Ribbed mussels, known as tshecomah, were abundant in the brackish estuarine marshes around Jamestown. It appears that rawrenock (mussel shell beads) were made by Indian women living and working at James Fort. Jamestown Rediscovery archaeologists have recovered evidence of each step of the bead making process, including over 5,000 of the beads themselves.
Once harvested, the shells were broken into small pieces (called perew) and formed into semi-round disks. The hole in the center was made using a stone drill (called a mananst). The grinding action reduced breakage, which was essential because shell is very prone to shatter. The drilled beads were then strung and abraded on a rock until they were approximately the same size and shape.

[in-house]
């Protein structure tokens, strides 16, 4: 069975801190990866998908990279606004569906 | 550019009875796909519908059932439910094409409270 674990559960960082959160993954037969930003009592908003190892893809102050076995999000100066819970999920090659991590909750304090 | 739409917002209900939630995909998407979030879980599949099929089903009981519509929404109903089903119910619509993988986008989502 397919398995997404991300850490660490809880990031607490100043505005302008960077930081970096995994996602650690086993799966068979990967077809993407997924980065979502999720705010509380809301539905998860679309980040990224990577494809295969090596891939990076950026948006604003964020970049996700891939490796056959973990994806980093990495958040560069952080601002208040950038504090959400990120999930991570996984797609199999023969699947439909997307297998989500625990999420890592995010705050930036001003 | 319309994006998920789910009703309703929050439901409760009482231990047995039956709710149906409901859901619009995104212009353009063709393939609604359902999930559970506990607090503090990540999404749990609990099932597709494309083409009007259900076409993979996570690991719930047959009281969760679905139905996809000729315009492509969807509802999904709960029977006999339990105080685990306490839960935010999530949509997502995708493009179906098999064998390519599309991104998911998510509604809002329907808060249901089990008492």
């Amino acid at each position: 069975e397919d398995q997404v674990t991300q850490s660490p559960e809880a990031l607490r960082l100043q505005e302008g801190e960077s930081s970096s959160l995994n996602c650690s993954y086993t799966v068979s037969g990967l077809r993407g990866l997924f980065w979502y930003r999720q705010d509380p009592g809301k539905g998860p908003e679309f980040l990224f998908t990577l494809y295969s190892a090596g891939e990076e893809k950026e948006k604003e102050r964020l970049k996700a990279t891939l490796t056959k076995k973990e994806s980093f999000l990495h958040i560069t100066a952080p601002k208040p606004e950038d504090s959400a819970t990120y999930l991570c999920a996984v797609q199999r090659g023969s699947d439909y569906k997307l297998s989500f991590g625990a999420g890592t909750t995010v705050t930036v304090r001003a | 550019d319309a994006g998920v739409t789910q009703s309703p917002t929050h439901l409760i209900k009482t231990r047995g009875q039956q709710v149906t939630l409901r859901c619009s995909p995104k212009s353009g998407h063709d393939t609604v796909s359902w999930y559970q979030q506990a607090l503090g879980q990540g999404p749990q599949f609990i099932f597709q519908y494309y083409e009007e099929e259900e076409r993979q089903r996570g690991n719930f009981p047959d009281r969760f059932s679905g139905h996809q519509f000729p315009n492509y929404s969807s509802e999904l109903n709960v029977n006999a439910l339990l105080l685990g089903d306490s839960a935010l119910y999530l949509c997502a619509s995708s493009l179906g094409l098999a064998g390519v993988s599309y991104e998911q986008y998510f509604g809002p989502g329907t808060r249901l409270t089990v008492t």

Shell is an organic material, so the beads themselves rarely survive in archaeological contexts. The evidence that survived in James Fort’s first well provides a unique perspective of the Virginia Indian economy. Beads were also symbolic items to exchange in a Powhatan marriage ceremony. Is this evidence that the Powhatan formally recognized the unions of English men and Algonquian women? In 1612, the Spanish ambassador to London informed his king that 40 or 50 Jamestown colonists had married Virginia Indians, but we do not know if such “marriages” were legally recognized by English officials or by the Powhatan power structure. The most famous union was between Pocahontas, Chief Powhatan’s daughter, and settler John Rolfe.